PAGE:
A proposal to fluoridate Bellingham’s water supply was narrowly leading in early returns Tuesday night.

The fluoridation measure had about 51 percent of the vote by 9:25 p.m. About 9,100 votes had been tallied.

“I’m certainly hoping that will open up a little bit, but we’ll take 51 percent,” said Curt Smith, co-chair of Bellingham Families for Fluoride.

“I think everyone assumed it was going to be close,” he said.

The trend was disappointing, but the votes were far from counted, said Danelle Weaver, treasurer of Healthy Goals for Bellingham, which opposed the measure.

“At this point, I’m really not disappointed,” she said. “We have come a lot further than anybody expected.”

Fluoridation, Proposition 1, was the most controversial ballot measure in the city of Bellingham, and the most expensive election issue in the county’s history. Backers raised more than $250,000 to pass it, while opposition groups countered with more than $12,000.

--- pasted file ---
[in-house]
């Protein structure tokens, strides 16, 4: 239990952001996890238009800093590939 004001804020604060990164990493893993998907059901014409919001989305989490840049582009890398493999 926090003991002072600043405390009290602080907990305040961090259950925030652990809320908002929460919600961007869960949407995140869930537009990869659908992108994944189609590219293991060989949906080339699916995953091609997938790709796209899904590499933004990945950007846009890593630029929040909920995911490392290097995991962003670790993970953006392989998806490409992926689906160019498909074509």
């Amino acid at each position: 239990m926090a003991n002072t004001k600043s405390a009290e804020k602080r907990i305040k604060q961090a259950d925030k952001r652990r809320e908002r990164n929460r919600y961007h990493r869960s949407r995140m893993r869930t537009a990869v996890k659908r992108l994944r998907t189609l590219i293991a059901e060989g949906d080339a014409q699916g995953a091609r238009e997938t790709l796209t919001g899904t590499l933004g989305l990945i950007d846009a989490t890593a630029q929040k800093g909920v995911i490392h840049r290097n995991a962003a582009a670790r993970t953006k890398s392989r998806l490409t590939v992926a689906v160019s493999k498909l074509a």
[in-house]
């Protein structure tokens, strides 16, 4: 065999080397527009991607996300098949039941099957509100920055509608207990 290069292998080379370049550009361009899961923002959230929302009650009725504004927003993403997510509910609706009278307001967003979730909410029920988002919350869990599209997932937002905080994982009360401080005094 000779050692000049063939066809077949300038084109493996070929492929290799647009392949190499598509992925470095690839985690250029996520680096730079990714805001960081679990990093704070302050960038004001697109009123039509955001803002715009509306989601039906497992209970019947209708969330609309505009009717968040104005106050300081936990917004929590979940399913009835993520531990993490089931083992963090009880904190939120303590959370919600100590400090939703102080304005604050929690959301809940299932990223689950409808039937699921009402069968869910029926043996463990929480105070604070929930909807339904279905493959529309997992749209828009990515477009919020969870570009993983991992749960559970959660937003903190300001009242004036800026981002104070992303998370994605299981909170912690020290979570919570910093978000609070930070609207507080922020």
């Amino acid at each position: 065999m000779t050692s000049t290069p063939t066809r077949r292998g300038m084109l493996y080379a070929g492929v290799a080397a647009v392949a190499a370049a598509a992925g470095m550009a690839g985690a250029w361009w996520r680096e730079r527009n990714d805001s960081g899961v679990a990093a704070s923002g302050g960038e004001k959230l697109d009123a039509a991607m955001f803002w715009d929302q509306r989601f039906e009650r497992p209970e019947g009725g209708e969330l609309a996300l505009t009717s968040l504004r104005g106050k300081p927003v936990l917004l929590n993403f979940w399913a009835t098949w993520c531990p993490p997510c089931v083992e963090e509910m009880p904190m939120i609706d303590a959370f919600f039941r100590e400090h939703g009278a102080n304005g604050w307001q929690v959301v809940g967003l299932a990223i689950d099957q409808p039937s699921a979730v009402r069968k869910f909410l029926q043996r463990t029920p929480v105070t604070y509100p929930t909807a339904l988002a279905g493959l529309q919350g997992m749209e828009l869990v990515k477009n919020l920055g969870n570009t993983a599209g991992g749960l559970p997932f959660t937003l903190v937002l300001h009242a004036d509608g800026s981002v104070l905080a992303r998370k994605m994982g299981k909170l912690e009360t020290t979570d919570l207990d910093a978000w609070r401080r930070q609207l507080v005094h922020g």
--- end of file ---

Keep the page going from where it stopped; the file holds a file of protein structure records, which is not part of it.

Bellingham’s community debate over fluoridation has drawn national attention. Supporters cited scientific studies showing fluoridation is safe and stressed it was endorsed by many key government bodies and health organizations. They also pointed to a recent study showing 22 percent of Bellingham third-graders had cavities in seven or more teeth, compared with 8 percent in partially fluoridated King County.

But the opposition cited studies raising questions about whether fluoride is linked to several health issues, including a rare form of bone cancer.

Opponents also said putting fluoride in the water takes away people’s rights to decide whether to take it.

It would cost $600,000 to begin fluoridating the city’s water supply, according to an engineering study commissioned by the Washington Dental Service Foundation. The foundation has promised to cover the startup costs. Ongoing costs were estimated at about $30,000 a year.